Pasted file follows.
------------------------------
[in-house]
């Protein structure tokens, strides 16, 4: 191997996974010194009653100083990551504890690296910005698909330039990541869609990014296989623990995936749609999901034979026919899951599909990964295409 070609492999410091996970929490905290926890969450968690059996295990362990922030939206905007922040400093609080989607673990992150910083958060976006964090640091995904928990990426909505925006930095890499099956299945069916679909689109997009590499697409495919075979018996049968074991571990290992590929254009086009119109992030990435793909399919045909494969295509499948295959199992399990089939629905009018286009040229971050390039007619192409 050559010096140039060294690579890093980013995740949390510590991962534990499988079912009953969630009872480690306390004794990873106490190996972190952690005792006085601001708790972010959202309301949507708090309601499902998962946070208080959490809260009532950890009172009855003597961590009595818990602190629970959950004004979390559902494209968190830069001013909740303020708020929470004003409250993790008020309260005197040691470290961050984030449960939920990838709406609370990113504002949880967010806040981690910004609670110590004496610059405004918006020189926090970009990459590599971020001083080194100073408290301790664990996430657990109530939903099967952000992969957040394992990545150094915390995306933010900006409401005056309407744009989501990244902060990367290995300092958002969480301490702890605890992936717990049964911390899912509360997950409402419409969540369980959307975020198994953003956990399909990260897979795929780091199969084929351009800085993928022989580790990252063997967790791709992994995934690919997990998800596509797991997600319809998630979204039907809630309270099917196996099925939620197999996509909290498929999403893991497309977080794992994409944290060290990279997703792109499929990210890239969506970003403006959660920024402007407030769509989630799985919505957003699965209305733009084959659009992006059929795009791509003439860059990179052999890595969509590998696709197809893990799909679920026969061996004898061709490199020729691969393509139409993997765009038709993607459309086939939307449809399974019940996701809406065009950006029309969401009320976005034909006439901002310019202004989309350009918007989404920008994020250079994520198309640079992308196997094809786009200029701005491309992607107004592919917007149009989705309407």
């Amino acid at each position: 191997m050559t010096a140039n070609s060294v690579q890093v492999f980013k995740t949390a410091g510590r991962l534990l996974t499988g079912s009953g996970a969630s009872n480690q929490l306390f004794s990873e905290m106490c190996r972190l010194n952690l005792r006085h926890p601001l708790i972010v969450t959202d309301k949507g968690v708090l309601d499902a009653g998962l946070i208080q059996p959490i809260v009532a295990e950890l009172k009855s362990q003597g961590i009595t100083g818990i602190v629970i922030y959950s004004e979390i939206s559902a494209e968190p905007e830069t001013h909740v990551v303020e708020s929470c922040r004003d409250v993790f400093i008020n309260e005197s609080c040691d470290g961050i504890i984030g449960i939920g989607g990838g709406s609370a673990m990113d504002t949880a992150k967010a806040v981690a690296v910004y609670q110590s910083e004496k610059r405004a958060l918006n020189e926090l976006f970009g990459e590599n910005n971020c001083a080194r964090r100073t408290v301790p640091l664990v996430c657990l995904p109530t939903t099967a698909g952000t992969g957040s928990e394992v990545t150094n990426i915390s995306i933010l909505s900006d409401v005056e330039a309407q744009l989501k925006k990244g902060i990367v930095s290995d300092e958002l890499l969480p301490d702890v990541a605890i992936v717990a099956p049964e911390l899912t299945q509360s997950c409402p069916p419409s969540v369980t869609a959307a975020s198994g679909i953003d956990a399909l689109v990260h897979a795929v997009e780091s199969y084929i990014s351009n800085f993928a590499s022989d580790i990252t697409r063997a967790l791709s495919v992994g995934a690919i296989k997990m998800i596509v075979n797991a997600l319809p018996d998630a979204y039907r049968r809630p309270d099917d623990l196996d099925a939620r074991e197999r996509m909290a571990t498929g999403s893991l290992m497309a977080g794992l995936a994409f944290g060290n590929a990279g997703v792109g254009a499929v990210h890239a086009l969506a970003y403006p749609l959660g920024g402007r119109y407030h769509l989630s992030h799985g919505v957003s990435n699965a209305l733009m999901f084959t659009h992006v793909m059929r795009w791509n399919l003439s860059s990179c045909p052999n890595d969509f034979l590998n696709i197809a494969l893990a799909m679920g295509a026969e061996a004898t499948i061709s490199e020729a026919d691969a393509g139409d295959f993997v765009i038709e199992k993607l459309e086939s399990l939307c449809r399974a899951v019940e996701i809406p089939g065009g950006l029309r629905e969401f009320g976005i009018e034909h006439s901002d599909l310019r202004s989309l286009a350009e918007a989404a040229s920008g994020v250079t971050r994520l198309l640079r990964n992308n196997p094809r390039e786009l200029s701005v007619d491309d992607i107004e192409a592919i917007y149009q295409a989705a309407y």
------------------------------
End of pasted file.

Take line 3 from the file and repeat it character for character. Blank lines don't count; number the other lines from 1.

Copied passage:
């Amino acid at each position: 191997m050559t010096a140039n070609s060294v690579q890093v492999f980013k995740t949390a410091g510590r991962l534990l996974t499988g079912s009953g996970a969630s009872n480690q929490l306390f004794s990873e905290m106490c190996r972190l010194n952690l005792r006085h926890p601001l708790i972010v969450t959202d309301k949507g968690v708090l309601d499902a009653g998962l946070i208080q059996p959490i809260v009532a295990e950890l009172k009855s362990q003597g961590i009595t100083g818990i602190v629970i922030y959950s004004e979390i939206s559902a494209e968190p905007e830069t001013h909740v990551v303020e708020s929470c922040r004003d409250v993790f400093i008020n309260e005197s609080c040691d470290g961050i504890i984030g449960i939920g989607g990838g709406s609370a673990m990113d504002t949880a992150k967010a806040v981690a690296v910004y609670q110590s910083e004496k610059r405004a958060l918006n020189e926090l976006f970009g990459e590599n910005n971020c001083a080194r964090r100073t408290v301790p640091l664990v996430c657990l995904p109530t939903t099967a698909g952000t992969g957040s928990e394992v990545t150094n990426i915390s995306i933010l909505s900006d409401v005056e330039a309407q744009l989501k925006k990244g902060i990367v930095s290995d300092e958002l890499l969480p301490d702890v990541a605890i992936v717990a099956p049964e911390l899912t299945q509360s997950c409402p069916p419409s969540v369980t869609a959307a975020s198994g679909i953003d956990a399909l689109v990260h897979a795929v997009e780091s199969y084929i990014s351009n800085f993928a590499s022989d580790i990252t697409r063997a967790l791709s495919v992994g995934a690919i296989k997990m998800i596509v075979n797991a997600l319809p018996d998630a979204y039907r049968r809630p309270d099917d623990l196996d099925a939620r074991e197999r996509m909290a571990t498929g999403s893991l290992m497309a977080g794992l995936a994409f944290g060290n590929a990279g997703v792109g254009a499929v990210h890239a086009l969506a970003y403006p749609l959660g920024g402007r119109y407030h769509l989630s992030h799985g919505v957003s990435n699965a209305l733009m999901f084959t659009h992006v793909m059929r795009w791509n399919l003439s860059s990179c045909p052999n890595d969509f034979l590998n696709i197809a494969l893990a799909m679920g295509a026969e061996a004898t499948i061709s490199e020729a026919d691969a393509g139409d295959f993997v765009i038709e199992k993607l459309e086939s399990l939307c449809r399974a899951v019940e996701i809406p089939g065009g950006l029309r629905e969401f009320g976005i009018e034909h006439s901002d599909l310019r202004s989309l286009a350009e918007a989404a040229s920008g994020v250079t971050r994520l198309l640079r990964n992308n196997p094809r390039e786009l200029s701005v007619d491309d992607i107004e192409a592919i917007y149009q295409a989705a309407y």